K+ channel mutations in adrenal aldosterone-producing adenomas and hereditary hypertension.

Department of Genetics, Howard Hughes Medical Institute, Yale University School of Medicine, New Haven, CT 06510, USA.
Science (Impact Factor: 31.48). 02/2011; 331(6018):768-72. DOI: 10.1126/science.1198785
Source: PubMed

ABSTRACT Endocrine tumors such as aldosterone-producing adrenal adenomas (APAs), a cause of severe hypertension, feature constitutive hormone production and unrestrained cell proliferation; the mechanisms linking these events are unknown. We identify two recurrent somatic mutations in and near the selectivity filter of the potassium (K(+)) channel KCNJ5 that are present in 8 of 22 human APAs studied. Both produce increased sodium (Na(+)) conductance and cell depolarization, which in adrenal glomerulosa cells produces calcium (Ca(2+)) entry, the signal for aldosterone production and cell proliferation. Similarly, we identify an inherited KCNJ5 mutation that produces increased Na(+) conductance in a Mendelian form of severe aldosteronism and massive bilateral adrenal hyperplasia. These findings explain pathogenesis in a subset of patients with severe hypertension and implicate loss of K(+) channel selectivity in constitutive cell proliferation and hormone production.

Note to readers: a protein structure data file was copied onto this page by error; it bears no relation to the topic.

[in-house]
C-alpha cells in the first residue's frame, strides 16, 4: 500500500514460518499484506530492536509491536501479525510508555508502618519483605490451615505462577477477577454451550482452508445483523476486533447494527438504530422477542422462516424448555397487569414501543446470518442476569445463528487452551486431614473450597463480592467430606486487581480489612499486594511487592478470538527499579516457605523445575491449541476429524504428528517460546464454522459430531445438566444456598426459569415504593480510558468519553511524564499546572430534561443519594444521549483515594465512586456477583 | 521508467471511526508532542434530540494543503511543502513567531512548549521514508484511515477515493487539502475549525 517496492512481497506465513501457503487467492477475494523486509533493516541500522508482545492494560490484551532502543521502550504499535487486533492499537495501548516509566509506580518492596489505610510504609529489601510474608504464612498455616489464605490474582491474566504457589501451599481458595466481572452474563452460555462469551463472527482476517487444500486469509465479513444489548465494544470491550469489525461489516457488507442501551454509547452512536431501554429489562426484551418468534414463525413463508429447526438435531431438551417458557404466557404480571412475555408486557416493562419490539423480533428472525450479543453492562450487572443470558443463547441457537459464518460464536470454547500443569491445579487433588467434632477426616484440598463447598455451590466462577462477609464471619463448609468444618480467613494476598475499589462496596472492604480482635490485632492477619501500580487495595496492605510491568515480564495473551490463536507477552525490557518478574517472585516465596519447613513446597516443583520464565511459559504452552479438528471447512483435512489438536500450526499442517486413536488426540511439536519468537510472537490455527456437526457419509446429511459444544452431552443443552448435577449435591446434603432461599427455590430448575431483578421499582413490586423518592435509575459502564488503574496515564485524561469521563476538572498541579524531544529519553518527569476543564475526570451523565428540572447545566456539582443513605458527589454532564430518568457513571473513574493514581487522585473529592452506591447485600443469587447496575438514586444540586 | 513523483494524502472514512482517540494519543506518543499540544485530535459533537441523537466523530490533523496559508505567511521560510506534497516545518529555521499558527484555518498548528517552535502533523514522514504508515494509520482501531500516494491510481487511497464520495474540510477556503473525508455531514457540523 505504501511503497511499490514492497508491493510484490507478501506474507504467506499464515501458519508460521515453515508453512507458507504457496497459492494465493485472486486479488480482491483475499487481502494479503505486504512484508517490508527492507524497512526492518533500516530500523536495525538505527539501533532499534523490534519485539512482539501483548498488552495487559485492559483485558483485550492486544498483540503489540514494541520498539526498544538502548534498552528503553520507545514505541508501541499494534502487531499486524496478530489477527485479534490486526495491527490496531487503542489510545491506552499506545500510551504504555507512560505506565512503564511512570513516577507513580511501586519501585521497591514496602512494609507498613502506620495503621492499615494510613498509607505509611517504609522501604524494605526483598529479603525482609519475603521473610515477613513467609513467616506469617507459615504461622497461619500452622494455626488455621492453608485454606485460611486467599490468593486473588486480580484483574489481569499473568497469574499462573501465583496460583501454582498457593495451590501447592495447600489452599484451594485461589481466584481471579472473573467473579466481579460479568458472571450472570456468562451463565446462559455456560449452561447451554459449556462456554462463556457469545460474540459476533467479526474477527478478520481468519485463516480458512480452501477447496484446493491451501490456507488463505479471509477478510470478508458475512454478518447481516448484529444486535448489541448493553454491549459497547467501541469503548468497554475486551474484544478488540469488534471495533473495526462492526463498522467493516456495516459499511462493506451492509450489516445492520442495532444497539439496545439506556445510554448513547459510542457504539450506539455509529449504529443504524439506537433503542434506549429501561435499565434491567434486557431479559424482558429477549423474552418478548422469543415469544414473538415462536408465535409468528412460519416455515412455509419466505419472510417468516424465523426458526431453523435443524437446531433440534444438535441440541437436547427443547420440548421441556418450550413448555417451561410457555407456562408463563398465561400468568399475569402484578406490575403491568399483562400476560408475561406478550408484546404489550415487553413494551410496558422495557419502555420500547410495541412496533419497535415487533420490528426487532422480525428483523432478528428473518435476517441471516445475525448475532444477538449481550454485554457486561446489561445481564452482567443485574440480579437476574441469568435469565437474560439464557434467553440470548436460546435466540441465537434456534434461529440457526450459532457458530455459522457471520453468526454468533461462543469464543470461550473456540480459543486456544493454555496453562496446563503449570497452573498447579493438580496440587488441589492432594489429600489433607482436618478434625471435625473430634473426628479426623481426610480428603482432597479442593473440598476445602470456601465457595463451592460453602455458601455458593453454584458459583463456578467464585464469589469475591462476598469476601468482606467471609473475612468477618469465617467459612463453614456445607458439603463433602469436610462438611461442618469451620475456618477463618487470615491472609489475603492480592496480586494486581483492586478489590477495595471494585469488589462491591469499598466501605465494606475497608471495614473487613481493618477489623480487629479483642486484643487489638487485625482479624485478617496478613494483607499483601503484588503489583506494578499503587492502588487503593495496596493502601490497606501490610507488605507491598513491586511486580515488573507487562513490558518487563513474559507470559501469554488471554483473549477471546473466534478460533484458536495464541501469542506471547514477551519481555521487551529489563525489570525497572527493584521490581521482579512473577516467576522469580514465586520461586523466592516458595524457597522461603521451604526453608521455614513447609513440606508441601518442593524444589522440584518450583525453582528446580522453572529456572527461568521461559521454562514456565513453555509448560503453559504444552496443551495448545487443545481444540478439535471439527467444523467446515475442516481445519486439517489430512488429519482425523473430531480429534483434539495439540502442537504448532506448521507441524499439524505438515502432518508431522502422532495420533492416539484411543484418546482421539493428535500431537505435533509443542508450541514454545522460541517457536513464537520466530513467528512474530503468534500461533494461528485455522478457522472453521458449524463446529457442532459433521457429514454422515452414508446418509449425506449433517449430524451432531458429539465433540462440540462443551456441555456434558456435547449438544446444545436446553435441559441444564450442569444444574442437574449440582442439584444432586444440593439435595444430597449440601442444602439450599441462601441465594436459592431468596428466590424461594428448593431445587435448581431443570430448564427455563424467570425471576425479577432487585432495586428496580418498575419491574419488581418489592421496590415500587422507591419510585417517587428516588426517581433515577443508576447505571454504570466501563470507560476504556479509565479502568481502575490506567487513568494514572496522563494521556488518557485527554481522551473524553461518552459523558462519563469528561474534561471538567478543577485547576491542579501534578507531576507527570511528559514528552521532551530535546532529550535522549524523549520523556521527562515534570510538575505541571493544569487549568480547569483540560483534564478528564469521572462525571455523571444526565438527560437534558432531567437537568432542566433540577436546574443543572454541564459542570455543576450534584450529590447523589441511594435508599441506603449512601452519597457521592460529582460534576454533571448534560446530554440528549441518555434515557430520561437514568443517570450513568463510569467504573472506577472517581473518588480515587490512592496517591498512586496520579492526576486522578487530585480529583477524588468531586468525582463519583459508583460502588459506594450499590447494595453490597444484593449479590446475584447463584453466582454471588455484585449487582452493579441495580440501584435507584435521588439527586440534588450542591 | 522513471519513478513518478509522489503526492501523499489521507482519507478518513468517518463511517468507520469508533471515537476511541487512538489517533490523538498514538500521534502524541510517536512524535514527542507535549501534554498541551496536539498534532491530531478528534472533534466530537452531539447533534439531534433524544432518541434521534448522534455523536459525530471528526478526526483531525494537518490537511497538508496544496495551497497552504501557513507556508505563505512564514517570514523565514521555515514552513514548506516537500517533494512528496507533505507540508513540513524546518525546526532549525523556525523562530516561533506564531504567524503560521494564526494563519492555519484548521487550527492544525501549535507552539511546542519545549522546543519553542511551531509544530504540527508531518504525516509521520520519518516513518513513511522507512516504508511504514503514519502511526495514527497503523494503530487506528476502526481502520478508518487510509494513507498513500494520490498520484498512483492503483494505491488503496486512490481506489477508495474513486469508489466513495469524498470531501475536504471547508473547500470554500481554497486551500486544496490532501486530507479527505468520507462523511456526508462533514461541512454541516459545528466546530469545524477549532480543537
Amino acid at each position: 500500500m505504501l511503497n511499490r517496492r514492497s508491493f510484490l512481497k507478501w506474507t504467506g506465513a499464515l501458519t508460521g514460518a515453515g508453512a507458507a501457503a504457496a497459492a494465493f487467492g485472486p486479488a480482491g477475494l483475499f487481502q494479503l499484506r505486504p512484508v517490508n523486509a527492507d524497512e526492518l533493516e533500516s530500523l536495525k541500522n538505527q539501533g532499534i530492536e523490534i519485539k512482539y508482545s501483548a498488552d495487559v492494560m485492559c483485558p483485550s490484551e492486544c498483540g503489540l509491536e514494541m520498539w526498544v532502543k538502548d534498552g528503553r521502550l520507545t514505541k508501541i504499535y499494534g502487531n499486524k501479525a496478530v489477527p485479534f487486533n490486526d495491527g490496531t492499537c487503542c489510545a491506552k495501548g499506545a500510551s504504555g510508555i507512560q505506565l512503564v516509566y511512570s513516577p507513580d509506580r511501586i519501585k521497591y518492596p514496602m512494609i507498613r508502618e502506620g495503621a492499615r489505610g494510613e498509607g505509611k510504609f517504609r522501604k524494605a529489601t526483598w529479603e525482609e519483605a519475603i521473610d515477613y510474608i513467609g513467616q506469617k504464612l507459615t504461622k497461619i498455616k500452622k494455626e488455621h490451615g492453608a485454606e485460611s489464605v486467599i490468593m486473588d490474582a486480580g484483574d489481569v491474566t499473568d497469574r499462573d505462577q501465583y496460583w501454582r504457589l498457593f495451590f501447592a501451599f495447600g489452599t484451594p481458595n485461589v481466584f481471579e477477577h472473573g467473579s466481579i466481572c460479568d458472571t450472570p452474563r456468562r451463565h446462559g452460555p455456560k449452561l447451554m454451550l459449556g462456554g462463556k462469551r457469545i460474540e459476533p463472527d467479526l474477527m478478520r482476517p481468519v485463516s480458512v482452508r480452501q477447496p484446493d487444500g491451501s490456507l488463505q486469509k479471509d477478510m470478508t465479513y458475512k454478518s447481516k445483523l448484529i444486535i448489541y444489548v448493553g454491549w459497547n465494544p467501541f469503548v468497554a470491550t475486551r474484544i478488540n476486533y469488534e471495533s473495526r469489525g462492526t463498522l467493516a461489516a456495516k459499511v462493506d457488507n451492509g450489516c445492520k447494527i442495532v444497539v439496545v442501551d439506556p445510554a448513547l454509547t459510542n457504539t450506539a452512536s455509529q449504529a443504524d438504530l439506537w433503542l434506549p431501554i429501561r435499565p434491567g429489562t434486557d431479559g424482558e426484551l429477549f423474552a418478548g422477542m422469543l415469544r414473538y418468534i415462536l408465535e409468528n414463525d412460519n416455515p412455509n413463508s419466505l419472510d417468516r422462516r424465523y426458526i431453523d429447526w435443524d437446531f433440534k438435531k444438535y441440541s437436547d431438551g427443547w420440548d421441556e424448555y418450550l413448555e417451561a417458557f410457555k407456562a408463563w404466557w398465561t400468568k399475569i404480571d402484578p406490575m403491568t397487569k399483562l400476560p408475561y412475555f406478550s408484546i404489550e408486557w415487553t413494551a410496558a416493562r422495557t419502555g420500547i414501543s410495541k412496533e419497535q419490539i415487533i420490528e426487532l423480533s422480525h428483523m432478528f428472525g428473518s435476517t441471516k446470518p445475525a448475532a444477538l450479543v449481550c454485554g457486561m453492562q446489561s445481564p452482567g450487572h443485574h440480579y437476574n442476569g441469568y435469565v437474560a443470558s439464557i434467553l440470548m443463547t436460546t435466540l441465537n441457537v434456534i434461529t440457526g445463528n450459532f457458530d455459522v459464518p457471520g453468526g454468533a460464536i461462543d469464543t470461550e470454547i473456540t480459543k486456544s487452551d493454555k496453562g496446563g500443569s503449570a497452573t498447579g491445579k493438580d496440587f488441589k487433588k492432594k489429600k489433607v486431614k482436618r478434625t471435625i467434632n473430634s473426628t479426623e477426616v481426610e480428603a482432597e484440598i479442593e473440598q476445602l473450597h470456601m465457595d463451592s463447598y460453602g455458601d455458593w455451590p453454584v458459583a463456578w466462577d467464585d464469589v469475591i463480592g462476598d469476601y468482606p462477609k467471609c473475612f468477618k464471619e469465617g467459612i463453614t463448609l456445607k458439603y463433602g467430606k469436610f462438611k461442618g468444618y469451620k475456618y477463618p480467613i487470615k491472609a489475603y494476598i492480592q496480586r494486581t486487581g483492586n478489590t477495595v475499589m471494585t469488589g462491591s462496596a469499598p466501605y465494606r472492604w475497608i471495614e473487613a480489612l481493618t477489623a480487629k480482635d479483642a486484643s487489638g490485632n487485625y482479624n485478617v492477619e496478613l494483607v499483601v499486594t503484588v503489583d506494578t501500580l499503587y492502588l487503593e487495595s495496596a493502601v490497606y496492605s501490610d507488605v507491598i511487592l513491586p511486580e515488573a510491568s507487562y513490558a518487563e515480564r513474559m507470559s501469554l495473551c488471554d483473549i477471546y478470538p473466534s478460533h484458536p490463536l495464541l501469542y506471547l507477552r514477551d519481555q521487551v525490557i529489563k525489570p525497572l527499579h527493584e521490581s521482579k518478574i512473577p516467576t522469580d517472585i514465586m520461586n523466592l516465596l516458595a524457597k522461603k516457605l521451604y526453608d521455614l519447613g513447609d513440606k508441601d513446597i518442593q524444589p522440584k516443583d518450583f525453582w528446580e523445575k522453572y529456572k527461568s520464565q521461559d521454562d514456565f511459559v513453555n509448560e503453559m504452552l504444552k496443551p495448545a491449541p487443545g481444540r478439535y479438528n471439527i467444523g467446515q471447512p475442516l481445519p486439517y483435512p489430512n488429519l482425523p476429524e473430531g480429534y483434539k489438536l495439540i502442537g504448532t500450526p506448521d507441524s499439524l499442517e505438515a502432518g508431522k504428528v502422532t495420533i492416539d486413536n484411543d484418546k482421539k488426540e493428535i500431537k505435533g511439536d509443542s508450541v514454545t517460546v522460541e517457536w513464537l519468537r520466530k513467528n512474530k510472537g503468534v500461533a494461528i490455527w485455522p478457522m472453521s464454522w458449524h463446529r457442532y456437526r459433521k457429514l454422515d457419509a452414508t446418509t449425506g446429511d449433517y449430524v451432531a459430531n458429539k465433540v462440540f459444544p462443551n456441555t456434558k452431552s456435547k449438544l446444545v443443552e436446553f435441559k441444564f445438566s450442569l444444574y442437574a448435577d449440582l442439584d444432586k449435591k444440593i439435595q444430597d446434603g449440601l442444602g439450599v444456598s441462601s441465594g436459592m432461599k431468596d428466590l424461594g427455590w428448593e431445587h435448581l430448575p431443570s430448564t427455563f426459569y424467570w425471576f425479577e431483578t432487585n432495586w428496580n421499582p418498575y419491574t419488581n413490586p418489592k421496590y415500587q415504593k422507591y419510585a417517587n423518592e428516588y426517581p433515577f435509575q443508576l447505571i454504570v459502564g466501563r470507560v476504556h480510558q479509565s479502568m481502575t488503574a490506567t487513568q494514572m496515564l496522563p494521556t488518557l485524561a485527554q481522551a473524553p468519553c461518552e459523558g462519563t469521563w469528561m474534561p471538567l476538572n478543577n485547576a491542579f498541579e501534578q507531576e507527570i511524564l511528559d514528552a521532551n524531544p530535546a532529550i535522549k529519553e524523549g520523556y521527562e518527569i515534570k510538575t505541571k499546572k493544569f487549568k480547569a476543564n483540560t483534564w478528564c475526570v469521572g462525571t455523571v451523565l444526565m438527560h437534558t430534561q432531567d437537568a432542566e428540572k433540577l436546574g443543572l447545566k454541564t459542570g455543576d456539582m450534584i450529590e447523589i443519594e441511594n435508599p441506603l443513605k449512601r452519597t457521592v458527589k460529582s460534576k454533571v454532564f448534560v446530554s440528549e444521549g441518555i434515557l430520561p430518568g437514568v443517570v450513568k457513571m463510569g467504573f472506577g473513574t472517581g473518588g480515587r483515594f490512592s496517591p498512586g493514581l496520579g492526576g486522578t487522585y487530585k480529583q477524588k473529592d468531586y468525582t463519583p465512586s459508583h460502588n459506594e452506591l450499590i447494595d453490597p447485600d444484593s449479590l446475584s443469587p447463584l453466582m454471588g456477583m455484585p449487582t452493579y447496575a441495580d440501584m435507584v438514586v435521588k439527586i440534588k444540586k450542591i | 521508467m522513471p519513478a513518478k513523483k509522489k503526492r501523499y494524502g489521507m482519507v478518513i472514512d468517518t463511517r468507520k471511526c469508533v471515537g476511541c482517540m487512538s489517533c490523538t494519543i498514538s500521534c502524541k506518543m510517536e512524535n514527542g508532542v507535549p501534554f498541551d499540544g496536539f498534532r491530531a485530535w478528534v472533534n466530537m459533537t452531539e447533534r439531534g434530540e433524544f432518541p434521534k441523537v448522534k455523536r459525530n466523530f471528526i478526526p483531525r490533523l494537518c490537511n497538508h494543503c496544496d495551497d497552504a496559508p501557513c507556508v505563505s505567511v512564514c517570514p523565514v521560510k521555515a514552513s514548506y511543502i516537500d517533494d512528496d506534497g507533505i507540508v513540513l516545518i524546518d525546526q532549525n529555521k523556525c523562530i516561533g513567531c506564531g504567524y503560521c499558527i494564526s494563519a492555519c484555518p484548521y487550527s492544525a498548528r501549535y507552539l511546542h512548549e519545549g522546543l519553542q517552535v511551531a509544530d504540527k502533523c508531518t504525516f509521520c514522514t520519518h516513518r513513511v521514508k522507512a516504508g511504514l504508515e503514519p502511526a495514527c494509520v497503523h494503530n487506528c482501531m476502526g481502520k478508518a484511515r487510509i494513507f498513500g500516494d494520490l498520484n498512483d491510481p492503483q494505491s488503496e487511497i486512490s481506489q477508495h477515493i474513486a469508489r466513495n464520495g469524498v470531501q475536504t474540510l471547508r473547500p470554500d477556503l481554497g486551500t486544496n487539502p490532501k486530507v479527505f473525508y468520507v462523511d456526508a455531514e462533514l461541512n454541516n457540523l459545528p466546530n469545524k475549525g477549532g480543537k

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    ABSTRACT: AIM: Increased serum levels of insulin growth factor (IGF) and insulin have been reported in patients with chronic hepatitis C. Insulin and IGF-1 have also been associated with increased growth of adrenal cells in culture. These observations suggest that both IGF and insulin can trigger adrenal tumorigenesis. Adrenal tumors have been reported in a series of patients with chronic hepatitis C; accordingly, the aim of this study was to explore further this potential association. METHODS: Patients with a diagnosis of adrenal tumors over the past ten years were identified and their records reviewed for evidence of chronic hepatitis C. The control group was comprised of age-matched subjects who had had a CT or MRI of the abdomen during the same study period, and had documentation of hepatitis C status. RESULTS: Twenty three patients with adrenal tumors were identified. Fifteen of these patients (65.2%) had hepatitis C antibody in serum; eleven (47.8%) of these had hepatitis C RNA, confirming chronic hepatitis C (CHC). In the control group, in contrast, only one of twenty-three patients (4.3%) had hepatitis C antibody in serum, which was significantly lower than in the study group (p value<0.0005). CONCLUSION: There is an association between chronic hepatitis C and adrenal tumors. Adrenal tumors may be one of the extrahepatic manifestations of this viral infection. The recognition of this association by clinicians will dramatically change the approach to patients with chronic hepatitis C and manifestations, even subtle, of functional adrenal tumors, which require diagnostic evaluation and treatment.
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    eLife Sciences 04/2015; 4. DOI:10.7554/eLife.06315 · 8.52 Impact Factor
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    The Journal of Clinical Endocrinology and Metabolism 04/2015; DOI:10.1210/jc.2015-1734 · 6.31 Impact Factor

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